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I have. They are good, though, as I noted in another thread, he shows some basic things (like the fighting stance) much differently than they are taught in KMWW. The principles seem consistent with what I've been taught so far, but some specifics in technique differ.
David does teach the stance a little different, but he also add that it is HIS preference and that it is optional.

His original instructor(and mine) Rick Blitstein doesn't teach it that way, nor do I.

As far as being the least evolved system, there are some people that have said that Haim's system has added too much ground fighting to it, which is very different from the original system. He also is constantly refining it based on current threats faced in Israel. People who would do us harm are always evolving, so we have to as well.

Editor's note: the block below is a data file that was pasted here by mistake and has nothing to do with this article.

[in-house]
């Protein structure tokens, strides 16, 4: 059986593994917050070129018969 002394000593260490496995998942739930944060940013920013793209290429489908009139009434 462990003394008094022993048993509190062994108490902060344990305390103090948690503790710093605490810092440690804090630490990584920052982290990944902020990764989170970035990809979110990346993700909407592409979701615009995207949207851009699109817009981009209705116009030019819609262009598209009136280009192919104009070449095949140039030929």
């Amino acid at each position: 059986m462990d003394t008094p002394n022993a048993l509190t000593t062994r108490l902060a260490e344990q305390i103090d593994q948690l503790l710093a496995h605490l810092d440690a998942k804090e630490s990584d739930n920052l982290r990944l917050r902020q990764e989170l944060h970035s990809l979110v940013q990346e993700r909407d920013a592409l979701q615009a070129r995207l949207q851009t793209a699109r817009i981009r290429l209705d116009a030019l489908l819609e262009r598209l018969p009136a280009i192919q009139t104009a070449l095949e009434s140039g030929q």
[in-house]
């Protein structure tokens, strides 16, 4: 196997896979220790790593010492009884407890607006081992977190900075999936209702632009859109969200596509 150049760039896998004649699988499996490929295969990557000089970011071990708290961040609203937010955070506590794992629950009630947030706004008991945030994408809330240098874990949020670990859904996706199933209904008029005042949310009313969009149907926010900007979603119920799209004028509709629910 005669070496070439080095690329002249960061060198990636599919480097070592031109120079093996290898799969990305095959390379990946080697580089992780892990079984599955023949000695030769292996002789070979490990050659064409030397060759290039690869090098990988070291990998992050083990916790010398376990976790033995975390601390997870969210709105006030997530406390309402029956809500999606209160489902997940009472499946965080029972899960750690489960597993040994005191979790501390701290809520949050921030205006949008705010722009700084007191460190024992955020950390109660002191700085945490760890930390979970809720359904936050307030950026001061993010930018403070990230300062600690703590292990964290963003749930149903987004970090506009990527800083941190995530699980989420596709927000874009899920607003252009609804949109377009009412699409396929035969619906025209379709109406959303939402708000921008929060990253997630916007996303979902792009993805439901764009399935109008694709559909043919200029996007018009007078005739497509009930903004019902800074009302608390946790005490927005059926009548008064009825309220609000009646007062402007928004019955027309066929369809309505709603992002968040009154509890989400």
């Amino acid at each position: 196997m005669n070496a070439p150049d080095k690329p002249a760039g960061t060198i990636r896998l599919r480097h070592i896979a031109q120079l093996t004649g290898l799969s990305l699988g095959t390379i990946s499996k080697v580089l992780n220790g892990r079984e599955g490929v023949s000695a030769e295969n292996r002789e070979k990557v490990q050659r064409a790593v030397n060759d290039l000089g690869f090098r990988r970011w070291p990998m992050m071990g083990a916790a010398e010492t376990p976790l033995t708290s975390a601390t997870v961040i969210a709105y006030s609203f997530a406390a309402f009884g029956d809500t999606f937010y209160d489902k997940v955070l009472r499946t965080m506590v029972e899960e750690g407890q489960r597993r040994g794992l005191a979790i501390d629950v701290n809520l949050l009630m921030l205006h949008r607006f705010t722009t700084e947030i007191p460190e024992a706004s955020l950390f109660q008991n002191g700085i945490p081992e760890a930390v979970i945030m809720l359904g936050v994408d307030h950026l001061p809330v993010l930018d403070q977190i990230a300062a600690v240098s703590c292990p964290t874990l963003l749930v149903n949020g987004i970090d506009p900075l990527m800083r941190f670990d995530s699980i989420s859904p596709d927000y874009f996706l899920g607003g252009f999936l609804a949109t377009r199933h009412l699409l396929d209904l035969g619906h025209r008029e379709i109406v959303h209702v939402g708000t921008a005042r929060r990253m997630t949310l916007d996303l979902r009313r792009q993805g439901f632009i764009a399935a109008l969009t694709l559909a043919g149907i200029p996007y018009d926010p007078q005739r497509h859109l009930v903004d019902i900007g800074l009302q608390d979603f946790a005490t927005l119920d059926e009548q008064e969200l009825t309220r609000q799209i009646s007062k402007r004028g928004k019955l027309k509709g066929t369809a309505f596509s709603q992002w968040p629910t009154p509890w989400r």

I rather focus on not going to the ground, and if I do, get up as quick as possible before others arrive. Dirty fighting does, that, not fancy locks.

.03
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Old 09-18-2011, 06:20 PM   #6
bear34
 
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Originally Posted by Plantman View Post
David does teach the stance a little different, but he also add that it is HIS preference and that it is optional.

His original instructor(and mine) Rick Blitstein doesn't teach it that way, nor do I.

As far as being the least evolved system, there are some people that have said that Haim's system has added too much ground fighting to it, which is very different from the original system. He also is constantly refining it based on current threats faced in Israel. People who would do us harm are always evolving, so we have to as well.